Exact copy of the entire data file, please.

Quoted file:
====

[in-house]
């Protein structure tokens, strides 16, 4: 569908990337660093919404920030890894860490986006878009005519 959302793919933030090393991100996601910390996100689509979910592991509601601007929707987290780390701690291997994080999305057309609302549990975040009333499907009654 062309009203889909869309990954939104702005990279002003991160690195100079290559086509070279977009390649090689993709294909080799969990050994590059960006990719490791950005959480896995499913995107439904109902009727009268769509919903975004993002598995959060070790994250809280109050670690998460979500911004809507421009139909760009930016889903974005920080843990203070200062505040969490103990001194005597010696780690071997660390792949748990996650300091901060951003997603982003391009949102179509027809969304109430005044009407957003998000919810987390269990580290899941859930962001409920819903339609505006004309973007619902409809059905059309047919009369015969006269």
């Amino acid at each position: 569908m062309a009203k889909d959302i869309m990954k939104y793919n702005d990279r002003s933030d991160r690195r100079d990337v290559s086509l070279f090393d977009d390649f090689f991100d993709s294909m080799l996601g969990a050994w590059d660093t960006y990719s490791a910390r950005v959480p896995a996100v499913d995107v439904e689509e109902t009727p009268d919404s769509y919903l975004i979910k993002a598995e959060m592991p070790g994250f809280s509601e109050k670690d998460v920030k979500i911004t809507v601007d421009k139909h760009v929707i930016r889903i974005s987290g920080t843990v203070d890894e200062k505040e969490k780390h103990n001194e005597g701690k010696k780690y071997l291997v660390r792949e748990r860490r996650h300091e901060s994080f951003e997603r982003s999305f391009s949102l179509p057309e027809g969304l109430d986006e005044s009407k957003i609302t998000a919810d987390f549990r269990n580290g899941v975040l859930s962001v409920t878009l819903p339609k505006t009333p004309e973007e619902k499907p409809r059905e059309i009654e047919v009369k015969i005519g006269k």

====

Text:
[in-house]
């Protein structure tokens, strides 16, 4: 569908990337660093919404920030890894860490986006878009005519 959302793919933030090393991100996601910390996100689509979910592991509601601007929707987290780390701690291997994080999305057309609302549990975040009333499907009654 062309009203889909869309990954939104702005990279002003991160690195100079290559086509070279977009390649090689993709294909080799969990050994590059960006990719490791950005959480896995499913995107439904109902009727009268769509919903975004993002598995959060070790994250809280109050670690998460979500911004809507421009139909760009930016889903974005920080843990203070200062505040969490103990001194005597010696780690071997660390792949748990996650300091901060951003997603982003391009949102179509027809969304109430005044009407957003998000919810987390269990580290899941859930962001409920819903339609505006004309973007619902409809059905059309047919009369015969006269």
């Amino acid at each position: 569908m062309a009203k889909d959302i869309m990954k939104y793919n702005d990279r002003s933030d991160r690195r100079d990337v290559s086509l070279f090393d977009d390649f090689f991100d993709s294909m080799l996601g969990a050994w590059d660093t960006y990719s490791a910390r950005v959480p896995a996100v499913d995107v439904e689509e109902t009727p009268d919404s769509y919903l975004i979910k993002a598995e959060m592991p070790g994250f809280s509601e109050k670690d998460v920030k979500i911004t809507v601007d421009k139909h760009v929707i930016r889903i974005s987290g920080t843990v203070d890894e200062k505040e969490k780390h103990n001194e005597g701690k010696k780690y071997l291997v660390r792949e748990r860490r996650h300091e901060s994080f951003e997603r982003s999305f391009s949102l179509p057309e027809g969304l109430d986006e005044s009407k957003i609302t998000a919810d987390f549990r269990n580290g899941v975040l859930s962001v409920t878009l819903p339609k505006t009333p004309e973007e619902k499907p409809r059905e059309i009654e047919v009369k015969i005519g006269k």